Lighting Terminology for Dummies

Lighting Terminology for Dummies

By OEO 2024 • Jan 8th 2018

Accent Lighting: Focusing light on a particular space or object. Intended to create visual interest in an area or object. 

Alternating Current (AC): Electric Current in which the flow of electric charge reverses direction at regular intervals.

Amp (A): Standard unit of measurement of electric current, the strenght of an electric current. Watts divided by volts.


Ballast: A device which provides the necessary starting voltage and appropriate current to a fluorescent or high intensity discharge (HID) luminaire. It's a device used to regulate current and voltage to start and operate a lamp. 

Ballast Factor: Indicates the percentage of rated light output and power that can be expected of a lamp. 

Candela (cd): Measurement of luminous intensity of a source in a given direction. 

Center Beam Candle Power (CBCP): Luminous intensity at the center of a light source beam. 

Color Rendering Index (CRI): The ability of a light source to accurately render an object's color in comparison with a natural light source. Measured on a scale of 1 to 100, with 100 being the ideal, or natural sunlight. 

Color Temperature: Correlated Color Temperature (CCT). A measurement of hue of the light produced by a source. A specification of the apparent color of a light source relative to the color appearance of an ideal incadescent source held at a particular temperature and measured on the kelvin (K) sacale. The CCT rating for a lamp is a general indication of the "warmth" or "coolness" of its appearance. As CCT increases, the appearance of the source shifts from reddish white toward bluish white; therefore, the higher the color temperature, the cooler the color appearance. Lamps with a CCT rating below 3500K usually are considered "warm" sources, wheras those with a CCT above 4000K usually are considered "cool" in appearance. See also Kelvin.

Diffuser: A light control device that spreads light by scattering it. They are often used to alter light it in order to create softer light with minimal glare.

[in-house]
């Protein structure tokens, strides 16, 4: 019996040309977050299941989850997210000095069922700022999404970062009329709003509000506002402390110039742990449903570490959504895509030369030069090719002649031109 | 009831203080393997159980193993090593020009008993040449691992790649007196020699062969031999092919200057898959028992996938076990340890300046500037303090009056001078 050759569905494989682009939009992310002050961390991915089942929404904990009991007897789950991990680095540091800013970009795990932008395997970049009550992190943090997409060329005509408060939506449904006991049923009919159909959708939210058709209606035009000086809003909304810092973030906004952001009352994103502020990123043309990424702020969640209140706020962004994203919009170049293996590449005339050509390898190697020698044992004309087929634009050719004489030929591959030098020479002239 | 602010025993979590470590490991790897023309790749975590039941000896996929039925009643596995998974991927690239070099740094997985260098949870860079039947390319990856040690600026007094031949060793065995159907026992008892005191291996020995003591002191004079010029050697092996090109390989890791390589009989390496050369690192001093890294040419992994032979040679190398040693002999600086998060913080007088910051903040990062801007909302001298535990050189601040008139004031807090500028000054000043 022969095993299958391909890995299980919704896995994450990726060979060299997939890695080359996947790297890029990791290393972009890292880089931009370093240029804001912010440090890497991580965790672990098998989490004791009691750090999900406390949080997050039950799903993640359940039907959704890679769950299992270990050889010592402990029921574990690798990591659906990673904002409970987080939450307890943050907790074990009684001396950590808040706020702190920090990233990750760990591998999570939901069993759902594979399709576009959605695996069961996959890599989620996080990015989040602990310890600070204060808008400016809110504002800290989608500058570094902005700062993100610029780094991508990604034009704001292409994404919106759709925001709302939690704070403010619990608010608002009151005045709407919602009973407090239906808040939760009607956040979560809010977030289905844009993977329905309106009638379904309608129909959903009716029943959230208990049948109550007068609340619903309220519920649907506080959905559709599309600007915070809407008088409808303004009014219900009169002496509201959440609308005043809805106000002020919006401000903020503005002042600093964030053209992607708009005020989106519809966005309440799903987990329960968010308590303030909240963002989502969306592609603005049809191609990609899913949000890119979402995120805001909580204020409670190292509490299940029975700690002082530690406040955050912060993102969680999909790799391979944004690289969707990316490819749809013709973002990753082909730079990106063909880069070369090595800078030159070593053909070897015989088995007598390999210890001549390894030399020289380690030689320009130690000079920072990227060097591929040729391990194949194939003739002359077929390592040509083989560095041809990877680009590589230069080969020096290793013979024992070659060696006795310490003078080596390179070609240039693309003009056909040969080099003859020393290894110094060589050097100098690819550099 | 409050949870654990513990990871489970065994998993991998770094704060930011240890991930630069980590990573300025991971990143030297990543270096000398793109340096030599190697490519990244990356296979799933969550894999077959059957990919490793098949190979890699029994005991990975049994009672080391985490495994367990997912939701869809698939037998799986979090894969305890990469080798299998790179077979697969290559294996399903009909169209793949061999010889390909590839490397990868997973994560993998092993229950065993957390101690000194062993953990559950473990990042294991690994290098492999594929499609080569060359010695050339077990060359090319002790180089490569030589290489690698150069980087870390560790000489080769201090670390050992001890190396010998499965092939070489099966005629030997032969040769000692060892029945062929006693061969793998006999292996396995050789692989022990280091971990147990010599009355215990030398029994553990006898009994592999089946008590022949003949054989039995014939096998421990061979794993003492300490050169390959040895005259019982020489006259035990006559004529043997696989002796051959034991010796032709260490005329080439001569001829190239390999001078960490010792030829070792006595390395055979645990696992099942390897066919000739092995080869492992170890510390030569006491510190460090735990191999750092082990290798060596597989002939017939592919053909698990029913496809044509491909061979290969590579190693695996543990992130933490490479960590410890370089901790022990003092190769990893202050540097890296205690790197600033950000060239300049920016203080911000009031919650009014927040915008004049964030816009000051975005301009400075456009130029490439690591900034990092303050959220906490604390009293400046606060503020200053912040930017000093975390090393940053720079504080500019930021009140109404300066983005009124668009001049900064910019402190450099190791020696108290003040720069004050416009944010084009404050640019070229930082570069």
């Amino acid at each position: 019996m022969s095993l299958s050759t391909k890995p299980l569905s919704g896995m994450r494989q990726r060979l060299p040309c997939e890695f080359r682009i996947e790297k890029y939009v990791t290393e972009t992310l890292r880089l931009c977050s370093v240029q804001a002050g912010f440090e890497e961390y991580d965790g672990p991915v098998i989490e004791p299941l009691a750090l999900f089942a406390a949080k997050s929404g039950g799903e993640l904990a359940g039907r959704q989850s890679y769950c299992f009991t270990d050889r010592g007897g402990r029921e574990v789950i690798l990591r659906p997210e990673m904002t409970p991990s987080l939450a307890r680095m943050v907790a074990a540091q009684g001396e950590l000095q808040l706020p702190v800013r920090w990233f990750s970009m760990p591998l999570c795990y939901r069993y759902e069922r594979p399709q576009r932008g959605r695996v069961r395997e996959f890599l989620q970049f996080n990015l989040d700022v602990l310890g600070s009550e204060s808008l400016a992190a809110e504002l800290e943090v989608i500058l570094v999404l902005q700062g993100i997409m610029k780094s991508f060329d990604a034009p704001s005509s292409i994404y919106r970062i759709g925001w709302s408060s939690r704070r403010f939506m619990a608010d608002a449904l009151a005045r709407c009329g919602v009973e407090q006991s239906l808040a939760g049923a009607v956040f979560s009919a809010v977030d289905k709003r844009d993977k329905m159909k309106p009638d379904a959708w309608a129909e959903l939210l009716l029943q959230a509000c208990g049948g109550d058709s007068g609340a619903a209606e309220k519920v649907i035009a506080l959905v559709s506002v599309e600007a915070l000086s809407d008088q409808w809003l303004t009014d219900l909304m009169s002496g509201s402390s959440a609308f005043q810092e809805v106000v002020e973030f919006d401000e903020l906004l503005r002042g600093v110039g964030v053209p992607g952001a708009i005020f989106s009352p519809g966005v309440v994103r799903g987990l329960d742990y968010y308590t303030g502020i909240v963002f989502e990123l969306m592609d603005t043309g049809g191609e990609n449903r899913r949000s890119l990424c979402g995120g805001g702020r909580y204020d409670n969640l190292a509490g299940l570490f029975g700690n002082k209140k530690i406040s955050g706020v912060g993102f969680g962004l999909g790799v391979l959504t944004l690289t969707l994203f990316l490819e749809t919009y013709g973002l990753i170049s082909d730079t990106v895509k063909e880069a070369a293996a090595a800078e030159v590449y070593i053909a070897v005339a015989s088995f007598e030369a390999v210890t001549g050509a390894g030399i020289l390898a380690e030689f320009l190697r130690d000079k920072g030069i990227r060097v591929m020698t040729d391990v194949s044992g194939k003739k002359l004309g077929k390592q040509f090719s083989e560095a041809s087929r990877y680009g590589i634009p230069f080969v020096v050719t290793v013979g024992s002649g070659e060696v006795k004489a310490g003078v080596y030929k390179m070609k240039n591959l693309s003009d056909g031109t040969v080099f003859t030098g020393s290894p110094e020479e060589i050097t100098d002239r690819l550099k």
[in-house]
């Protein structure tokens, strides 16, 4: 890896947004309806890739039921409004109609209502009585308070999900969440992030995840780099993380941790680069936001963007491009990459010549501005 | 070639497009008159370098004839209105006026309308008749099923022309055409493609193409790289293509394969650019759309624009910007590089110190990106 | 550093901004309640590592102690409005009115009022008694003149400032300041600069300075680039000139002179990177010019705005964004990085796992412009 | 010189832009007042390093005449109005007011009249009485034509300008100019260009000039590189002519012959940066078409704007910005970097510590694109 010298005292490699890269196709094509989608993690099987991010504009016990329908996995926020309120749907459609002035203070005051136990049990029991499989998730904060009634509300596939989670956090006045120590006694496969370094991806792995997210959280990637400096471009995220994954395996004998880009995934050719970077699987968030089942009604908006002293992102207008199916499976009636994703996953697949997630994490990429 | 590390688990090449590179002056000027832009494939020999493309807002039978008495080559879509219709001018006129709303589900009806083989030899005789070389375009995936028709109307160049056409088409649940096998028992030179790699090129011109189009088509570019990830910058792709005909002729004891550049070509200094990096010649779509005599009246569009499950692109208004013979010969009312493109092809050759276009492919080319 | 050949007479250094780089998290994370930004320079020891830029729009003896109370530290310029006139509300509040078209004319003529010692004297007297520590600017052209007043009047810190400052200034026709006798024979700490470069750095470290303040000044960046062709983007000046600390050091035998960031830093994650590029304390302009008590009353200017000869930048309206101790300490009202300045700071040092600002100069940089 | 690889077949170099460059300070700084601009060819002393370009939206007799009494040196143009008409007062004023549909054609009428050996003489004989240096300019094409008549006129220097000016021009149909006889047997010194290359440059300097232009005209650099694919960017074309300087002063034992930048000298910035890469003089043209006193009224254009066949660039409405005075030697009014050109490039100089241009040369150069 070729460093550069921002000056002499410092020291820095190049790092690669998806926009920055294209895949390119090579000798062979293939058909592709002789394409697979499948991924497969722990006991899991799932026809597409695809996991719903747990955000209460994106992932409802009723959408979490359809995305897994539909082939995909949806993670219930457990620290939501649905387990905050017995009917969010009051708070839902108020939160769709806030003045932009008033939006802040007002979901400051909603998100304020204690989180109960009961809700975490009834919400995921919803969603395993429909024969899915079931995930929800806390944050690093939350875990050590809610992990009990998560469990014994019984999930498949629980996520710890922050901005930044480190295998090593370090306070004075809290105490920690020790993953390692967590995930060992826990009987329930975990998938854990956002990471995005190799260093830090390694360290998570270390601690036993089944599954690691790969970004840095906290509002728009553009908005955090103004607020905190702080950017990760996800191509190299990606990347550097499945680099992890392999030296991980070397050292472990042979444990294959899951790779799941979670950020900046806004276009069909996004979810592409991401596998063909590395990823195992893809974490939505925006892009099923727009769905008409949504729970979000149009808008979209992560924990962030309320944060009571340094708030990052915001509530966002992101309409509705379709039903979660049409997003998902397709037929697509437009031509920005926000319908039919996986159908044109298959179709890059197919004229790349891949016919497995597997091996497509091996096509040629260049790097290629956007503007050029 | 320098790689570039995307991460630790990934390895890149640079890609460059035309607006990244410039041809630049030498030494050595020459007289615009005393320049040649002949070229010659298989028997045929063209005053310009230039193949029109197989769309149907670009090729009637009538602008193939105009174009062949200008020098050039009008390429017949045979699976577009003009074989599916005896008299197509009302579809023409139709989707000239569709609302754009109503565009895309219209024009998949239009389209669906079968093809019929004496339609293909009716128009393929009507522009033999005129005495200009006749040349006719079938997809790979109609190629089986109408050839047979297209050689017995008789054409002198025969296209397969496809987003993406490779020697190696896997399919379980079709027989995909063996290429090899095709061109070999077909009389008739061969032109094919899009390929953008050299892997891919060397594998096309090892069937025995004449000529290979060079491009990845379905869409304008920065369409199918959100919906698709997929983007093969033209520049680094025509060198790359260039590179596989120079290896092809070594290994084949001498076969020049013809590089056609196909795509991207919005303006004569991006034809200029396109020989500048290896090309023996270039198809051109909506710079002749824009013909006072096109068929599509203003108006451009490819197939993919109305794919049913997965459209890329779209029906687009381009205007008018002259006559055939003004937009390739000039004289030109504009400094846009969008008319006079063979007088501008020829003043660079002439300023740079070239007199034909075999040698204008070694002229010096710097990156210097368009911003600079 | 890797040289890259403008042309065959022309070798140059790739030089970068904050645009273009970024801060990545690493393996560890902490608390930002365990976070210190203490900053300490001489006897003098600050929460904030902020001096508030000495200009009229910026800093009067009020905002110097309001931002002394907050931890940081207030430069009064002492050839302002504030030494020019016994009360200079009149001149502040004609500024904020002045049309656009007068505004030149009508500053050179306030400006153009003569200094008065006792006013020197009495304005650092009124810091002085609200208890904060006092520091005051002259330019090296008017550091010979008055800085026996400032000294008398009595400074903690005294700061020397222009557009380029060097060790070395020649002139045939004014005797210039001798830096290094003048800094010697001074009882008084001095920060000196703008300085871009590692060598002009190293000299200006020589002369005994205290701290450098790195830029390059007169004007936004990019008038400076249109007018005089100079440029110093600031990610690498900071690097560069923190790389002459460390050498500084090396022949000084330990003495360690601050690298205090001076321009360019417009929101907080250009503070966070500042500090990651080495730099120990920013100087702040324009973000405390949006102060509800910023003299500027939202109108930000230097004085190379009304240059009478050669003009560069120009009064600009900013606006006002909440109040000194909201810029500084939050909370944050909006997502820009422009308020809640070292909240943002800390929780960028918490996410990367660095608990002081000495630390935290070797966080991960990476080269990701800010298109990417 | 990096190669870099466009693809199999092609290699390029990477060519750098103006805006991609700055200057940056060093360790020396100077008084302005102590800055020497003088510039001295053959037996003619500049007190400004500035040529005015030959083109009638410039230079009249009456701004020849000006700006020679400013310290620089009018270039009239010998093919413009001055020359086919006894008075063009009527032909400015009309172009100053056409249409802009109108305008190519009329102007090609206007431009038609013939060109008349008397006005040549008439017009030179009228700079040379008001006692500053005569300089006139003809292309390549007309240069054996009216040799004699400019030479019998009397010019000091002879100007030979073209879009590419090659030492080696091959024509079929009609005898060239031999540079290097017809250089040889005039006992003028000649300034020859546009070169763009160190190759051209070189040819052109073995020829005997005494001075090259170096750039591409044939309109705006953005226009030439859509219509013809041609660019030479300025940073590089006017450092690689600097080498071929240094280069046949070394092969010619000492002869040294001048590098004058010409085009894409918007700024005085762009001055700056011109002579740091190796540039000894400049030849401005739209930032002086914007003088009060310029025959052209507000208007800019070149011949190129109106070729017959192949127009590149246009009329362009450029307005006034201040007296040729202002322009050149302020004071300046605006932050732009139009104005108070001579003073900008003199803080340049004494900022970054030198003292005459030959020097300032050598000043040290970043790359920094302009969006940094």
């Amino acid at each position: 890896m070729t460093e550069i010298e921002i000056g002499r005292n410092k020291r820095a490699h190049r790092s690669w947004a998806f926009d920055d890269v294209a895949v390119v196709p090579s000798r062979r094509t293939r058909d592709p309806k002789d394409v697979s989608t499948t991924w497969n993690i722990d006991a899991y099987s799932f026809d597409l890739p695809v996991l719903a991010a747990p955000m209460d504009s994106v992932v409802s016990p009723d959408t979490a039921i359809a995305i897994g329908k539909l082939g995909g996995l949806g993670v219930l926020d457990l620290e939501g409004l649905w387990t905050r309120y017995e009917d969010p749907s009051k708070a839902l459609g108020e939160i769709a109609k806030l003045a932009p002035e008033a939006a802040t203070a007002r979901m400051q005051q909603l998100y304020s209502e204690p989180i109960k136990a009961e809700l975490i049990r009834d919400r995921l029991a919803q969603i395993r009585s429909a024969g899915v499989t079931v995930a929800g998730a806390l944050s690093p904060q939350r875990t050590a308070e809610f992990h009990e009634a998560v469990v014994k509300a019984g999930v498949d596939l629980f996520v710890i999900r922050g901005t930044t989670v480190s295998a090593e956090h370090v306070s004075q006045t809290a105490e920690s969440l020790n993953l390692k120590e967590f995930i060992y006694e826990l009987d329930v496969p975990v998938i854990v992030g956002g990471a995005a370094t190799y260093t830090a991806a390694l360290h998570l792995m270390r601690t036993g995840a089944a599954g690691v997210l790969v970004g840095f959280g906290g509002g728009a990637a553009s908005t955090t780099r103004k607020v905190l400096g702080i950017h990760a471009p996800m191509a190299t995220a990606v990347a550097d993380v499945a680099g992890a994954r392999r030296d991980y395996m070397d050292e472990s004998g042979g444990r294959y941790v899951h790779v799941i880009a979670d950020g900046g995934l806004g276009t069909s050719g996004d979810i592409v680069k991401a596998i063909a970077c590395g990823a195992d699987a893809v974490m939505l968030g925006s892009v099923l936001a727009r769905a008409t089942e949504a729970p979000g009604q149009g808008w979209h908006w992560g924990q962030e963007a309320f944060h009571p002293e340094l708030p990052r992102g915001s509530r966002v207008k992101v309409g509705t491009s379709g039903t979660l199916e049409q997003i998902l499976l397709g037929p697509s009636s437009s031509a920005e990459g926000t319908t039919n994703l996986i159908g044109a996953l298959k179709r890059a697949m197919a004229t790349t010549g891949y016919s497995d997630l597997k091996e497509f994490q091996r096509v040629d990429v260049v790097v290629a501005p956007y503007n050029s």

Dimmer: A device used to control the light output of a light source by reducing the voltage or current to the light source.

Direct Current: Electrical current that flows in only one direction without cycling. DC current is most commonly used with batteries and PV cells. 

Direct Replacement: it's as simple as Plug-N-Play! Direct replacement LED lamps from OEO screw into your existing fixture without the need to rewire or upgrade while helping to save you up to 84% on energy costs. 

Driver: Electrical or electronic circuit that controls other components. In LED Lighting Systems, the driver regulates the power to the LEDs. 


Efficacy: The ratio of light output (lumens) of a lamp to input power (watts). Simply put, efficacy is conveyed as "lumens per watt" of a light source. 

Electromagnetic Interference: Disruption of an electronic device by an external source by electromagnetic induction, electrostatic coupling, or conduction. 

Electronic Ballast: Ballast composed of electronic components instead of the core-and-coil transformer. Electronic ballasts do not experience as much power loss as magnetic ballast. 


Fluorescent Lamp: Low Pressure Mercury-Vapor-Gas-Discharge Lamp that uses fluorescence to produce visible light. Fluorescent lamps require a ballast for current and voltage regulation. 

Glare: Glare is a visual sensation caused by excessive brightness. It can be discomforting or disabling. 

Halogen Lamp: Halogen Lamp is a type of incandescent lamp that incorporates halogen in order to increase the average life and light output of the light source. 

Heat Sink: Device incorporated in LED Lighting Systems to disperse heat away from the LED diode. Hertz (Hz): The standard unit of measurement for frequency. One Hz equals one cycle per second. 

High Bay: Type of light fixture typically used for commercial and industrial applications with high ceilings (>20 ft). Common in big box retail, industrial, warehouse and manufacturing spaces.

High Intensity Discharge Lamp (HID): A family of electrical gas-discharge lamps that produce light by means of electrical arc. Includes high pressure sodium (HPS), pulse start metal halide (PSMH), and metal halide (MH) lamps.

High Pressure Sodium Lamp (HPS): Type of high intensity discharge lamp. Frequently used in street and outdoor lighting applications. 

Illuminance: Light arriving on a surface, measured in Lux or foot candles. Illuminance is expressed in lumes per unit area; 1 lumen per square foot equals 1 foot candle, while 1 lumen per square meter equals 1 Lux.

Input Watts: The total wattage required by a lighting source (including ballast and lamp if applicable) in a luminaire. 

Initial Lumens: Total luminous flux of a light source at the beginning of its life.